Marvel L. Baker, Animal Science Papers
Scope and Contents
This collection consists of the papers of Marvel L. Baker and includes his own writings, articles on Baker, and photographs. Included in his writings is an autobiography, titled One Goosenest Wasp (Notes to his Grandchildren).
- Creation: 1931-1977
- Baker, Marvel L., 1895-1977 (Person)
Conditions Governing Access
The papers are open for research.
Conditions Governing Use
Property rights reside with the University of Nebraska. Copyrights are retained by the creators of the papers/records or their designees. For permission to reproduce or to publish, please contact Archives & Special Collections.
Biographical / Historical
Born on 3 January 1895, Marvel Leon Baker grew up on a farm in Pleasant Grove Township, Coles County, Illinois. He lived in Coles County until 1917, though between 1908 and 1920 his family lived in Wharton County, Texas. He attended high school in El Campo, Texas, and in Mattoon, Illinois, and graduated in 1913.
Baker attended Eastern Illinois State College in Charleston, Illinois, for one year. He enlisted in the U. S. Army in 1917 and served in Europe with the 33rd Division, 130th Infantry and with the 5th Division, 61st Infantry. He was discharged on 20 June 1919 with the rank of Second Lieutenant of Infantry. After his discharge, Baker married Florence Clyde Wortham on 30 June 1919. They moved to western Kansas where they ranched for two years.
In 1921, Baker began attending classes at Kansas State College. He graduated in 1924 with both a bachelor and master's degree in science. Baker moved with his family to Nebraska where he got a job as an assistant in animal husbandry at the University of Nebraska School of Agriculture in Curtis, Nebraska. He remained in the position until 1928 when he went to work as a cashier for the Security State Bank in Curtis.
Baker returned to the University of Nebraska in 1930 to work at the North Platte Experiment Station, where he focused on animal husbandry and assisted in the development of the North Central Regional Swine Breeding Project. In 1941, he moved to Lincoln and became Professor of Animal Husbandry. In 1946, Baker became the assistant director of the Agricultural Experiment Station, and from 1948 to 1955 he served as the associate director. During his term as associate director, Kansas State College awarded Baker an honorary doctorate of science for outstanding service to agriculture.
From 1955 to 1957 Baker served as Dean of the University of Nebraska Group at the University of Ankara in Turkey: In 1954, a contract signed between the University of Nebraska and the International Cooperation Administration (ICA), a government agency designed to strengthen international relations, had called upon the University to work with the Colleges of Agriculture and Veterinary Science at the University of Ankara to assist in strengthening Ankara's teaching and research programs.
Upon Baker's return to Nebraska, he was named Assistant Dean of the College of Agriculture. In 1958, he became director of the University Self-Survey by appointment of the Board of Regents. This institutional self-survey was designed to evaluate the educational plans and programs at the University of Nebraska and determine if these programs were meeting the educational needs of the state. Baker returned to Turkey in 1960 where he served another two years as Dean of the University of Nebraska Group.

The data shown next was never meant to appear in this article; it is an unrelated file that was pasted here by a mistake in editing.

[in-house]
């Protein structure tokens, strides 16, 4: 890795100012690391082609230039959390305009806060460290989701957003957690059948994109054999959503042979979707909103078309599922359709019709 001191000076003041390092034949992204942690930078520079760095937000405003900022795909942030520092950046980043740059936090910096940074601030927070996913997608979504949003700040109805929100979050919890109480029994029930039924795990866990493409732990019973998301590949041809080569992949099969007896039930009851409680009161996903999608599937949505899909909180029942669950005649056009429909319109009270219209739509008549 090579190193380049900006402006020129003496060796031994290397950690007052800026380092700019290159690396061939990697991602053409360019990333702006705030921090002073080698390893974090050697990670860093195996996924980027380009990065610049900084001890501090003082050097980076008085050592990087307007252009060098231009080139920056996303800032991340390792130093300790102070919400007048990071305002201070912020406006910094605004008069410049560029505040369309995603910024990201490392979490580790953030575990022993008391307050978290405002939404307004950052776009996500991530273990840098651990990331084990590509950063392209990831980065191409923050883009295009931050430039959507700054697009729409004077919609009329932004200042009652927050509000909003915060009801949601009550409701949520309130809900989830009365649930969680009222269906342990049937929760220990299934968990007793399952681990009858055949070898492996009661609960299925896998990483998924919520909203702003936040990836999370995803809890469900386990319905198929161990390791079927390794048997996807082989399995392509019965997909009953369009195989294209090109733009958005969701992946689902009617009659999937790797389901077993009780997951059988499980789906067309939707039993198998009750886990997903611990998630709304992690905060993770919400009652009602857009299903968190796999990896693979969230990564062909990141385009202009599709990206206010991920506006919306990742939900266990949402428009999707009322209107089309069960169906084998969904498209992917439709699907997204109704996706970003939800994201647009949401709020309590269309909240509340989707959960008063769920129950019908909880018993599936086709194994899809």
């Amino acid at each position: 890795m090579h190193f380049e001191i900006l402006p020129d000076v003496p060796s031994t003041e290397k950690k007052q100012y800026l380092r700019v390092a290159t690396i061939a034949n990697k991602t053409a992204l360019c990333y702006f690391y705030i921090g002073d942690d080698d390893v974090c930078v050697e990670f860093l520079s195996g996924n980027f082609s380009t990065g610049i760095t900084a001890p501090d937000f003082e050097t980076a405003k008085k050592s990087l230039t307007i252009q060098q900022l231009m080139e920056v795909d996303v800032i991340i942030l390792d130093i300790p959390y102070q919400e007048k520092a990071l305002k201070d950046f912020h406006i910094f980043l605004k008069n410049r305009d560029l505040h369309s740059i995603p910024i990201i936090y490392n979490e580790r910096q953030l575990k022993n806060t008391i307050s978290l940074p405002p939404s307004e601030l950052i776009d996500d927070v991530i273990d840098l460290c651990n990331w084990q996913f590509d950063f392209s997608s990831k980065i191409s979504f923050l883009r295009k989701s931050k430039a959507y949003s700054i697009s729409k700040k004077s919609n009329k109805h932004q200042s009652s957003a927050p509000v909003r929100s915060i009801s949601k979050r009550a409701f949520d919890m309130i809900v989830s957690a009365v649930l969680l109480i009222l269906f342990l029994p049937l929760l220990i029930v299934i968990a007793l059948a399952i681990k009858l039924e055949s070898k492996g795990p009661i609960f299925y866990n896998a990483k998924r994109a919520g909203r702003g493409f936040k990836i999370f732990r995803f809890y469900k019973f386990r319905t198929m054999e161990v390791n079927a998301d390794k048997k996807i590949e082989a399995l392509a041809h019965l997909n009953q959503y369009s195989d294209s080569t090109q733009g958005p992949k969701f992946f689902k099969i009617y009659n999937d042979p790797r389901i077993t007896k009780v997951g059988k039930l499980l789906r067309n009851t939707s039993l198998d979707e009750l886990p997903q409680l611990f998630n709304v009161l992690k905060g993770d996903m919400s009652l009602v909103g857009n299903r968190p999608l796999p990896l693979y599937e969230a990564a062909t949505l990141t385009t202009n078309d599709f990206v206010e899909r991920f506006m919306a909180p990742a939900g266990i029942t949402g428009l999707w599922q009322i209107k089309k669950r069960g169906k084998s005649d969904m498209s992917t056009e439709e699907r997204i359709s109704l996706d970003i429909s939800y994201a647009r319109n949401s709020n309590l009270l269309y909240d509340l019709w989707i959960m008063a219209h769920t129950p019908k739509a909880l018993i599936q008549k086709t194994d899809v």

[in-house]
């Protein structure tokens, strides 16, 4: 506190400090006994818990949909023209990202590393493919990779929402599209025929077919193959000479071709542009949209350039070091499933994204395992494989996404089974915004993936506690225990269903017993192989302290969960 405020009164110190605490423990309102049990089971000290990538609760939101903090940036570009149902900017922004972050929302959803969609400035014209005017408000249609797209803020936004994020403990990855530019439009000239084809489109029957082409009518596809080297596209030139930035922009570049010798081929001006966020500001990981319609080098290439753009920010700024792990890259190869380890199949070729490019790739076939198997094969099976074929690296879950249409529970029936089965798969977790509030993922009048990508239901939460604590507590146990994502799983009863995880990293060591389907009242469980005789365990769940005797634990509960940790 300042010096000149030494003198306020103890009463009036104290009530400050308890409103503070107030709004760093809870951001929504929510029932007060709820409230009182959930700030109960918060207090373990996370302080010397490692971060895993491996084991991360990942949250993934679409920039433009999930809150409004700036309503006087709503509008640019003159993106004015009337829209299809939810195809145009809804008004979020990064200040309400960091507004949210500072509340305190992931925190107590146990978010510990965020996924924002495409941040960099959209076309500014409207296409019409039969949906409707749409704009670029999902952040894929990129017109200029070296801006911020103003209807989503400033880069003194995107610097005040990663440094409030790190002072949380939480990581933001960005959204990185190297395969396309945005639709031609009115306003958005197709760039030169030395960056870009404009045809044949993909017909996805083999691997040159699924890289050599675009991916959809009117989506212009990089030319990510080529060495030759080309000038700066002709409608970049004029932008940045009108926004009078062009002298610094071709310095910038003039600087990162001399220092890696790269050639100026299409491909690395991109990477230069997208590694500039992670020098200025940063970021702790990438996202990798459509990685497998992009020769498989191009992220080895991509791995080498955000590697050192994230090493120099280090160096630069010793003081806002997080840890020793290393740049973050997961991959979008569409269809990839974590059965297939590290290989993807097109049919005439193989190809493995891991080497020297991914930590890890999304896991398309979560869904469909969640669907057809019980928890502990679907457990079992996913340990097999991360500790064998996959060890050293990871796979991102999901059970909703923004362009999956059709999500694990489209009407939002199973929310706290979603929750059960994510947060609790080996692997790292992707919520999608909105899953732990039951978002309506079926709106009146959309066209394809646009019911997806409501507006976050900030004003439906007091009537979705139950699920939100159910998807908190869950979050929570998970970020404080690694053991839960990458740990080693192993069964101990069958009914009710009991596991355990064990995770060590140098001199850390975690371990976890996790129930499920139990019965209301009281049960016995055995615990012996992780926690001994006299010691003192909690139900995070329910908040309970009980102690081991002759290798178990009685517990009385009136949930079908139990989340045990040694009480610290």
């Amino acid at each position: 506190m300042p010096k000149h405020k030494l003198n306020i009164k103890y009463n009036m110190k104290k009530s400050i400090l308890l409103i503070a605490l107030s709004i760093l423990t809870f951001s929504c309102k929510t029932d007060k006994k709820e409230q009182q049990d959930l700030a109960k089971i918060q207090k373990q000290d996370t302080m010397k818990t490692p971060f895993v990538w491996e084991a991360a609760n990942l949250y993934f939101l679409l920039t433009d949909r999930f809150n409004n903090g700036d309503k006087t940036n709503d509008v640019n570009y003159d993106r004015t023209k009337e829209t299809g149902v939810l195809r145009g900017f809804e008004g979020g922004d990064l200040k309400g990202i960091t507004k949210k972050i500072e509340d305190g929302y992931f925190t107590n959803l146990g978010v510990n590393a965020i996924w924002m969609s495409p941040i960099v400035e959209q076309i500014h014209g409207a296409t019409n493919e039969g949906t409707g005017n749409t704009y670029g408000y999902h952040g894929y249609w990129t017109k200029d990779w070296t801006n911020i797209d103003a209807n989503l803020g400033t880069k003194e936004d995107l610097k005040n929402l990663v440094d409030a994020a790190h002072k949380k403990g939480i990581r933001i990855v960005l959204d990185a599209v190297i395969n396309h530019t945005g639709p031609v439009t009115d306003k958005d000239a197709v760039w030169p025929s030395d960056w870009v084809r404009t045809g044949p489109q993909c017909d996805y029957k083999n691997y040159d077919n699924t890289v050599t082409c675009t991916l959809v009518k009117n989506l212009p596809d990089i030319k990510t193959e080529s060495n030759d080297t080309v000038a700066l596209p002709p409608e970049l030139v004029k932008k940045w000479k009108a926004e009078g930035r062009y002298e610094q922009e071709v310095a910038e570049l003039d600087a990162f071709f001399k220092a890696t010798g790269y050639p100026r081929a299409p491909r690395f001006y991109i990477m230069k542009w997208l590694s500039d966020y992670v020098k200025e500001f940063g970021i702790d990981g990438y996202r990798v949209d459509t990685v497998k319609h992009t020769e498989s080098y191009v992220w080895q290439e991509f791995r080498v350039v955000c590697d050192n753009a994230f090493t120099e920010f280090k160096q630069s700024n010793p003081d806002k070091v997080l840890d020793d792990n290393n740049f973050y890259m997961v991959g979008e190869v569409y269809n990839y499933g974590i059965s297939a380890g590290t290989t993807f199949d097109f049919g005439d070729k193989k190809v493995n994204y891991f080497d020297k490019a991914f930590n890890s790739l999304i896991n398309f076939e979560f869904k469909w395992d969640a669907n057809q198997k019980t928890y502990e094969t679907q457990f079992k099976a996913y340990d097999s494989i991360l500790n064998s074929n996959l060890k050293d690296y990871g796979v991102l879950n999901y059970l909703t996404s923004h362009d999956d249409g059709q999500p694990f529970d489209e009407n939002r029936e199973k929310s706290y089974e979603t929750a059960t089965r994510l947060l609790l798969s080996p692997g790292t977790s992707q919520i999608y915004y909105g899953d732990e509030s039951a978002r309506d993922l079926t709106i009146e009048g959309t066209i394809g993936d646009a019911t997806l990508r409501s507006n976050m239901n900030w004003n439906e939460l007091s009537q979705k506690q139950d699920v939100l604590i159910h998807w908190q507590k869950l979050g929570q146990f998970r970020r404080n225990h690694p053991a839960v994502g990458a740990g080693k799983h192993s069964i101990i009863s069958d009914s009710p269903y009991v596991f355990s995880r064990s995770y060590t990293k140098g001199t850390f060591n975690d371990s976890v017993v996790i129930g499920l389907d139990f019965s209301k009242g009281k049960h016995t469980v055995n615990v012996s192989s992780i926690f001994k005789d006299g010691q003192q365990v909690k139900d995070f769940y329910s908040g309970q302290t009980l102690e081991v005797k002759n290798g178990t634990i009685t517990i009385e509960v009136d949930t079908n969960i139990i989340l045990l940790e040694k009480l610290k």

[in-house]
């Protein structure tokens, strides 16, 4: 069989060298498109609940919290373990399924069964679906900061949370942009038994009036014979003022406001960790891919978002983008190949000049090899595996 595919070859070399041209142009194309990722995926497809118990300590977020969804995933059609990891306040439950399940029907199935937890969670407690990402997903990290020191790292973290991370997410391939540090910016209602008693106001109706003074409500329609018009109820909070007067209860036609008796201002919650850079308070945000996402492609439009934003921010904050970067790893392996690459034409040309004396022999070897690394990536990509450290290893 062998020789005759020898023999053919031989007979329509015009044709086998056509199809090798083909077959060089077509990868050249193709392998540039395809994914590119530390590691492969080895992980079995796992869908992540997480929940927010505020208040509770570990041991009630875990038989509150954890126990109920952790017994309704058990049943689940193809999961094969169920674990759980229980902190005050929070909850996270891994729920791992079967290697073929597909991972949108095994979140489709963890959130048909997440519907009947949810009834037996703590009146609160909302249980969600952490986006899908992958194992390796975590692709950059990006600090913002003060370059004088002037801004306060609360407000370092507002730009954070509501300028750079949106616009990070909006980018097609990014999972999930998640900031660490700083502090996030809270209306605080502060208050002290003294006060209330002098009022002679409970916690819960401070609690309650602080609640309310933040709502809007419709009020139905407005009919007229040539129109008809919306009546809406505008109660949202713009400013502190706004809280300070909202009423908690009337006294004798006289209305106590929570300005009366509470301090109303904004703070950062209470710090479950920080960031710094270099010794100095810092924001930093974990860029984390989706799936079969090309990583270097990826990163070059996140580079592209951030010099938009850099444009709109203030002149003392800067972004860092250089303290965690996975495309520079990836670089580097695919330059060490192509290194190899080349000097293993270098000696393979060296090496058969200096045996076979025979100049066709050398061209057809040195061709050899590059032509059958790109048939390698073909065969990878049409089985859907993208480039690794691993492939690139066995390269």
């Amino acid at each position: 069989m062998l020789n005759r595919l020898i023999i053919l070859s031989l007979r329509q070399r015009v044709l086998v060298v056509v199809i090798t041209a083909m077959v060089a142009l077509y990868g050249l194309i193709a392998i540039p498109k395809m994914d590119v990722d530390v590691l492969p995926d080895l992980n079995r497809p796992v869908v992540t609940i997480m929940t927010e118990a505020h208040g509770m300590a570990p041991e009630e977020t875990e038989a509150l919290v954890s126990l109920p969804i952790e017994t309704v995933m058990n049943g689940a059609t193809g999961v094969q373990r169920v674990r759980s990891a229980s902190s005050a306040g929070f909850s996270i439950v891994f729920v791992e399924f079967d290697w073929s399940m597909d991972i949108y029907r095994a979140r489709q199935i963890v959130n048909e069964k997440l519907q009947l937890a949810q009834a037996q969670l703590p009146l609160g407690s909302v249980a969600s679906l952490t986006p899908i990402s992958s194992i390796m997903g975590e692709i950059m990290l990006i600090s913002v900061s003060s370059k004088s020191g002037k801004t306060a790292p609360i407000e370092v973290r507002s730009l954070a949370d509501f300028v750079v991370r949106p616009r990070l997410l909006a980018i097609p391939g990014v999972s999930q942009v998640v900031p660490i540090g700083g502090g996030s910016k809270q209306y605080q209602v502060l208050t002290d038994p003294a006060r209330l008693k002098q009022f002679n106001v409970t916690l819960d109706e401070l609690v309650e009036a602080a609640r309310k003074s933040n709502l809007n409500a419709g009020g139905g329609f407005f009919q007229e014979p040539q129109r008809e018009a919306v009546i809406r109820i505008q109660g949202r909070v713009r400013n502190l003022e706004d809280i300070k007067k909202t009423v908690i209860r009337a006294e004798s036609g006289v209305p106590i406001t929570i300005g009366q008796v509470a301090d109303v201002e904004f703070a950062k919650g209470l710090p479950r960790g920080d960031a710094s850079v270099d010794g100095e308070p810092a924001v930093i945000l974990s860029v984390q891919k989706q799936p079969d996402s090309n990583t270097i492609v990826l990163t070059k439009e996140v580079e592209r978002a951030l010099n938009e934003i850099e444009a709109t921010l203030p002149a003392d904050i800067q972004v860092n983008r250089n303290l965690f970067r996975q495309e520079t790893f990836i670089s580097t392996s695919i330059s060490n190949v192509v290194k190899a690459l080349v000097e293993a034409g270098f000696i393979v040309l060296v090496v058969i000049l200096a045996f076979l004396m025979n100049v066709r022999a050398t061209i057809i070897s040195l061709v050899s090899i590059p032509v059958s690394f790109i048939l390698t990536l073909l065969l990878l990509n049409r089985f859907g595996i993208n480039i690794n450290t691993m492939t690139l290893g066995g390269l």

Baker retired in 1963 and was named Professor Emeritus of Animal Science. He continued to do consulting work with the U.S. Agency for International Development (AID), the successor to the International Cooperation Administration. Between 1963 and 1964, he visited agricultural universities throughout India, making observations during his visits. In a 1964 report, Baker summarized his recommendations to the U. S. Agency for International Development regarding developing agricultural research centers in India. Baker participated in numerous professional organizations and agricultural honor societies including the American Society of Animal Production, the American Association of University Professors, the American Association for the Advancement of Science, Sigma Xi, Phi Kappa Phi, Gamma Sigma Delta, and Alpha Zeta.
Baker received numerous honors and awards during his lifetime, including the Gamma Sigma Delta Award of Merit and, in 1963, the KMMJ Distinguished Service to Agriculture Award provided by the Grand Island, Nebraska, radio station. He received the 1964 Nebraska Range Management Award from the American Society of Range Management and became a member of the Nebraska Hall of Agricultural Achievement in 1968. On 7 March 1969 the animal science building on UNL's East Campus was named Marvel L. Baker Hall in honor of Baker's contributions to animal science.
Marvel L. Baker died in Lincoln, Nebraska, on 20 April 1977 at the age of 82.
0.4 Linear Feet (1 box)
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Part of the Archives & Special Collections, University of Nebraska-Lincoln Libraries Repository
Archives & Special Collections
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